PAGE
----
|Summary:||/etc/crontab et al has no rmmod -a invocation|
|Product:||[Retired] Red Hat Raw Hide||Reporter:||Chris Siebenmann <cks-rhbugzilla>|
|Component:||modutils||Assignee:||Cristian Gafton <gafton>|
|Status:||CLOSED CURRENTRELEASE||QA Contact:|
|Fixed In Version:||Doc Type:||Bug Fix|
|Doc Text:||Story Points:||---|
|Last Closed:||1999-04-13 16:29:43 UTC||Type:||---|
|oVirt Team:||---||RHEL 7.3 requirements from Atomic Host:|
|Cloudforms Team:||---||Target Upstream Version:|
Description Chris Siebenmann 1999-04-03 10:40:27 UTC
2.2.* kernels require 'rmmod -a' to be run periodically in order to automatically remove autoclean(able) kernel modules. crontabs-1.7-5 doesn't seem to have any such invocation; presumably one should be added (at an interval picked to suit). I'd suggest something like: */10 * * * * root /sbin/rmmod -as
Comment 1 Preston Brown 1999-04-05 20:24:59 UTC
Periodically removing not-needed kernel modules is debatably a good thing. However, it can be a very bad thing. For instance, for sound cards (the most common thing to be periodically in use followed by periods of unuse) unloading the driver causes it to lose current mixer settings, etc. etc. Cristian, opinion?
Comment 2 Chris Siebenmann 1999-04-05 22:25:59 UTC
A RedHat 5.2 system will unload unused kernel modules that are marked as autocleanable (some, eg sound modules and the st module, are not marked autocleanable when loaded). At the moment, a Rawhide-based system won't, because of kerneld being replaced by other things. That's why I suspect that this is a bug.
Comment 3 Preston Brown 1999-04-09 19:06:59 UTC
Cristian are we going to fix this for the release.
Comment 4 Cristian Gafton 1999-04-09 21:54:59 UTC
The kmod is still in its early stages - the kmod will eventually deal with this. For now, suddenly unloading unused modul;es can be a real pain - for example my sound card does an ugly noise every time the sound module is loaded, and I don;t want to hear that every N minutes. Also, some module loading can cause real problems and delays, like probing for a scsi card, etc. So for now we will have to live with it.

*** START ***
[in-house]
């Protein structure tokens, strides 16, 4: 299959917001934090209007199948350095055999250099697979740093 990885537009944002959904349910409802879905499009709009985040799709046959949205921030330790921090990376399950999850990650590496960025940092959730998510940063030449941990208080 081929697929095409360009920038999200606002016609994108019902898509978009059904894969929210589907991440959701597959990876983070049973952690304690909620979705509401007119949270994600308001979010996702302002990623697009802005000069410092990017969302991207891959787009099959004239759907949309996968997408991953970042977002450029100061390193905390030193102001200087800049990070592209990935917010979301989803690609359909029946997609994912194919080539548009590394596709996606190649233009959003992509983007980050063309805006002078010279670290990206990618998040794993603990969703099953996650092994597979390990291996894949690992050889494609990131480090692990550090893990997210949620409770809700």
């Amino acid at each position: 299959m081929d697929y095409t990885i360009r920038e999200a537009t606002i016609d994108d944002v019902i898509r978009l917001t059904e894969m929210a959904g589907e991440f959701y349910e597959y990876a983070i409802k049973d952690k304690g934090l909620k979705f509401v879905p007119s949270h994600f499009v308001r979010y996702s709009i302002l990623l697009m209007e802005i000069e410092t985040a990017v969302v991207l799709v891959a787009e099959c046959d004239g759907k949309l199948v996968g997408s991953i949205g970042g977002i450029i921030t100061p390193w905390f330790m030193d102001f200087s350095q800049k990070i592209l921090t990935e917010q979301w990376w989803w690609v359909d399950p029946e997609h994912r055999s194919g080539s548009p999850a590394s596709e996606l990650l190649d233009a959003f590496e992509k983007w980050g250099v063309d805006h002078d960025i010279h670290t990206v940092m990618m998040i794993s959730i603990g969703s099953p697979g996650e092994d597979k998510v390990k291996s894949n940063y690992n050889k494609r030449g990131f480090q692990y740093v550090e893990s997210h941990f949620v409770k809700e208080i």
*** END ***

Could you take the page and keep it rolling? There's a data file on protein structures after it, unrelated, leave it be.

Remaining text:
Comment 5 Chris Siebenmann 1999-04-10 04:43:59 UTC
I'm not sure this is being understood, from the comments so far, so: - modules can only be removed if they are *both* unused (for a while) *and* marked as autocleanable. - modules loaded explicitly, such as sound and SCSI tape and so on, are generally not marked autocleanable unless one takes specific steps to do so. - in 2.0.* kernels, ie in RedHat 5.0/5.1/5.2, kerneld periodically removes such modules. - in 2.2.* kernels there is no kerneld. In order to duplicate its removal of idle, autocleanable modules one must run an rmmod -a periodically. This has *identical* behavior as kerneld does/did. A number of modules will be marked as autocleanable in a normal configuration: ethernet drivers, PPP and compression methods, all the various modules associated with alternate filesystems such as MS-DOS (or NFS), the loopback driver, etc. Right now, a RedHat 5.0/5.1/5.2/etc machine will unload these modules when they haven't been used for a while and are no longer needed. A Rawhide or Starbuck machine does not; they stick around to clutter up memory. If your RedHat 5.x machine is working fine now, adding 'rmmod -a' to the crontab of an equivalent Starbuck/Rawhide will just make it behave the same. Not adding it has the primary effect of cluttering up memory with currently extraneous modules. Adding the rmmod -a won't remove any modules that would not have been removed under 5.2 et al. If this *really* is what Redhat thinks is the desirable behavior, I'm puzzled, but it's your call. (I have already seen another person report this omission on the Starbuck mailing list, FYI.)
Comment 6 Michael K. Johnson 1999-04-11 21:25:59 UTC
I understand that we are running kerneld regardless of the kernel version, 2.0 or 2.2, so that it will do all the module loading on a 2.0 kernel, and will do the equivalent of rmmod -a on a 2.2 kernel. cks, can you verify that unused modules are in fact not being unloaded on your system?
Comment 7 Chris Siebenmann 1999-04-12 06:24:59 UTC
I've let my system sit for an hour and a half and autocleanable modules haven't unloaded. Two runs of rmmod -a unloaded them all. Kerneld is definetly not started on a 2.2 kernel, as per the code in /etc/rc.d/rc.sysinit; it only tries to start it if there is no /proc/sys/kernel/modprobe. (And kerneld is not running on my Rawhide system.)
Comment 8 Cristian Gafton 1999-04-12 17:01:59 UTC
johnsonm is taking care of this
Comment 9 Michael K. Johnson 1999-04-12 17:18:59 UTC
Sorry, things had changed between the installed system that I was looking at and the current release and I didn't know it. I'll add the rmmod -a invocation. Thanks for finding this.
Comment 10 Michael K. Johnson 1999-04-13 16:29:59 UTC
modutils as of 2.1.121-11 installs an /etc/cron.d/kmod that does all kernel module related stuff; so far, rmmod -a.